Guitarist Tommy Gibbons and the rest of the nu-metal band Flaw didn’t mind being the butt of Stephen Colbert’s jokes most of this year.
In March, Colbert compared the band’s need for a tour van to President Donald Trump’s desire for a border wall. Flaw started a GoFundMe page for the van and was $1,500 short of its $15,000 goal. Trump supporters have suggested the country’s leader crowdsource to collect funds for the wall.
Colbert’s repeated jokes on The Late Show with Stephen Colbert didn’t boost the total of Flaw’s campaign, so he ended up buying a van for the rockers.
“They’re still $1,500 short,” Colbert said. “How else is Flaw supposed to get to their gig? I bought Flaw a van.”
In his Litchfield Park studio, Gibbons said none of it was planned, as many believe. He was just as surprised as anyone. Colbert also appears in Flaw’s video for its new song “Conquer This Climb.”
“I run a lot of Flaw’s social media,” explained the Agua Fria High School graduate. “I’m chilling in the hotel room and my phone keeps going off. I thought it was an emergency. The messages said Flaw was mentioned on The Late Show with Stephen Colbert.”
The other band members hadn’t heard, either. Finally, a fan posted a clip, and Flaw saw it was real.
“I guess it worked with the joke,” Gibbons said with a laugh. “It just escalated from there.”
Flaw appeared on The Late Show with Stephen Colbert to help the host decorate the van in a comedic skit.
“We had to get up at 4:30 in the morning to film the skit and the music video,” he said. “Their staff was so professional and so cool to us. That same night, we had to go to Clifton, New Jersey, to play a show. It was a lot to take in.”
Keep an eye out for Flaw’s van as the band is playing Pub Rock Live in Scottsdale on Tuesday, September 11.
Gibbons is a relatively new member of Flaw, which was formed in 1996 after Chris Volz answered an ad in a Louisville, Kentucky, art magazine for rock singers. Flaw released a handful of independent albums before signing with Universal Republic Records. The 2001 collection Through the Eyes spawned the singles “Payback” and “Whole.” After 2004’s Endangered Species, Flaw went through personnel changes. Fast forward to 2018, and it is gearing up to release a new album.
Formerly of fellow rockers Tantric, Gibbons landed a gig with Flaw after a referral by the group’s booking agent.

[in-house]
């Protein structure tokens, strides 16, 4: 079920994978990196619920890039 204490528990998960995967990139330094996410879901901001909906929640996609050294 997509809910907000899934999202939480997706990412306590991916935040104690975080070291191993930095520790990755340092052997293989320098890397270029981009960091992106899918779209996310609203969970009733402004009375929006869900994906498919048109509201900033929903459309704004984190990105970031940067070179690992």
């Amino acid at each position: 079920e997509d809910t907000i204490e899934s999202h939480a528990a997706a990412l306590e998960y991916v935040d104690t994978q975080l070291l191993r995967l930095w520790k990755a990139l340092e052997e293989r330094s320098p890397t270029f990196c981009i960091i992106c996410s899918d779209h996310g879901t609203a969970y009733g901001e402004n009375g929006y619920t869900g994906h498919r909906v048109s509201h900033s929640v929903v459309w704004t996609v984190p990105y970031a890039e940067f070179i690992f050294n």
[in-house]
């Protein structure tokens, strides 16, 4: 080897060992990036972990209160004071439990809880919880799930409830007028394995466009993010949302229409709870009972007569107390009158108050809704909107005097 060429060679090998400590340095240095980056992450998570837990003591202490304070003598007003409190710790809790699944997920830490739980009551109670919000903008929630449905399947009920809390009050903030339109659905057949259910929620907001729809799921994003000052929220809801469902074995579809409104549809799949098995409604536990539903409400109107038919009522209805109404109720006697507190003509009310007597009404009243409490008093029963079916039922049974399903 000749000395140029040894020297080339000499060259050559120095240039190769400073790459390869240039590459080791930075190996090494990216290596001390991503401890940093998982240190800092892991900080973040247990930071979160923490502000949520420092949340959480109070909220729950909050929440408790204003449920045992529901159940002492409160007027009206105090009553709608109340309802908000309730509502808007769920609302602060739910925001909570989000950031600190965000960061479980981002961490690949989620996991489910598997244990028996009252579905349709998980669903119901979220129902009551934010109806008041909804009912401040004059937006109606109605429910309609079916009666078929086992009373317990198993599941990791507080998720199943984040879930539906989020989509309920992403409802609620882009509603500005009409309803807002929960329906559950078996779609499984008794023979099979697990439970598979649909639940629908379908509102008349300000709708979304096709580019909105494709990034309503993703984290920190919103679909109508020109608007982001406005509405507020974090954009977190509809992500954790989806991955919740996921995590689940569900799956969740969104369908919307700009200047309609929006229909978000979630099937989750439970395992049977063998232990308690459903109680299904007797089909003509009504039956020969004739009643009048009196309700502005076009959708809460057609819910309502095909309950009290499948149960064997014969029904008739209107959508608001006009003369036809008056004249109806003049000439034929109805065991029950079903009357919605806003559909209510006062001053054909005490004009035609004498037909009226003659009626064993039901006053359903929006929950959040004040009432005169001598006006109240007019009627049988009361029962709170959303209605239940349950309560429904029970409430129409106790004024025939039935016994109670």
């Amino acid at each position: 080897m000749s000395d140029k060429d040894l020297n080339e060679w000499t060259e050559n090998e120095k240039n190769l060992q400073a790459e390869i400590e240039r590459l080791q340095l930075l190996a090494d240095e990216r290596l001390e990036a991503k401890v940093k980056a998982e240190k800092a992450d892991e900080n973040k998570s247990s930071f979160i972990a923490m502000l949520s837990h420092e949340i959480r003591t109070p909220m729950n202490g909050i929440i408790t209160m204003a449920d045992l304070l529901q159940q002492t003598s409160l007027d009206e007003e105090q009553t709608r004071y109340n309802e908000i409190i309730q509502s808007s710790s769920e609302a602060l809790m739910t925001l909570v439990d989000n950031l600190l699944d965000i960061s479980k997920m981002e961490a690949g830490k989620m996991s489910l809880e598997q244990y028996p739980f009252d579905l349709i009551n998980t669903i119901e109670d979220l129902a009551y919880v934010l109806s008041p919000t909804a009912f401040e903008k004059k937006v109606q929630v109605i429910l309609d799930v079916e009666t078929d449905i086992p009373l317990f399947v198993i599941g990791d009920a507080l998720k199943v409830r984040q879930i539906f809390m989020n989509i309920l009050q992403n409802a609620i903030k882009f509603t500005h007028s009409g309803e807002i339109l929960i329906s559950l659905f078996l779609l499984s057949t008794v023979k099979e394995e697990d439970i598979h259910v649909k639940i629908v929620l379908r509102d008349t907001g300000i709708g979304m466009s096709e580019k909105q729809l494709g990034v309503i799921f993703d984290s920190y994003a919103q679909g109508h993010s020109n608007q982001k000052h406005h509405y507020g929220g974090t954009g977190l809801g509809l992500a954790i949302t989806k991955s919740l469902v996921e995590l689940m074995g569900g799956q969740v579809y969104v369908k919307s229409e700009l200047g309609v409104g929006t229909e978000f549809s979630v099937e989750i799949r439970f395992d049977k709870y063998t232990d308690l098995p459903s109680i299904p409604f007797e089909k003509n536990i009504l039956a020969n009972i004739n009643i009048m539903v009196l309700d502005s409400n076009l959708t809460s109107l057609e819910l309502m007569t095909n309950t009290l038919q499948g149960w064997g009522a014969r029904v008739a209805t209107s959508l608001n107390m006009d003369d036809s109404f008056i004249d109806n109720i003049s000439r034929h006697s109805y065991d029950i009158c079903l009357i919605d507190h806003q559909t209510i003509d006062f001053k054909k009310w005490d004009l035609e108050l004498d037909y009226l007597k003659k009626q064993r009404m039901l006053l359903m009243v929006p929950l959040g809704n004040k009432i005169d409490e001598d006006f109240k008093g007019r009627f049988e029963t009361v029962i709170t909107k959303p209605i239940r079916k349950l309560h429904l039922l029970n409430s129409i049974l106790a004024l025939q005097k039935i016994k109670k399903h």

“Flaw’s always working,” said Gibbons, whose band recently toured with fellow Phoenicians Co-Op. “We’re on the road a lot more (than Tantric) and looking to move up. I have to look out for myself, too. Chris wants the band to keep growing.”
Gibbons has wanted to be a musician since his father took him, as an elementary school student, to see the G3 tour, featuring Joe Satriani, John Petrucci and Steve Vai, at the Celebrity Theatre.
“Right there I said, ‘I have to do whatever the heck he’s (Satriani) doing,’” recalled Gibbons, the father of 6-year-old Oliver. “I didn’t really start playing until I was 11 or 12. I didn’t get serious until 14 or 15.”
His first go on guitar wasn’t successful. It was with an acoustic guitar and he hated it, he admitted.
“I wanted loud distortion,” Gibbons said. “I got my first electric amp and started learning Metallica tunes.”
A music veteran, Gibbons doesn’t look back.
“You hear about the ins and outs,” said Gibbons, who endorses Schecter guitars. “It’s really humbling. This isn’t what people think it is. I wouldn’t trade this life for anything, though. I get paid to tour and go to new places. I love what I’m doing. I just want to support my son, Oliver, and make sure he’s taken care of. I want to ensure my parents don’t have to work anymore. That’s what I want.”
Flaw, with Smile Empty Soul,
The Mendenhall Experiment,
New Lingo, Throw Logic
and Rainy Days
7 p.m. Thursday, September 11
Pub Rock Live, 8005 E. Roosevelt Street, Scottsdale
To watch the Colbert clip,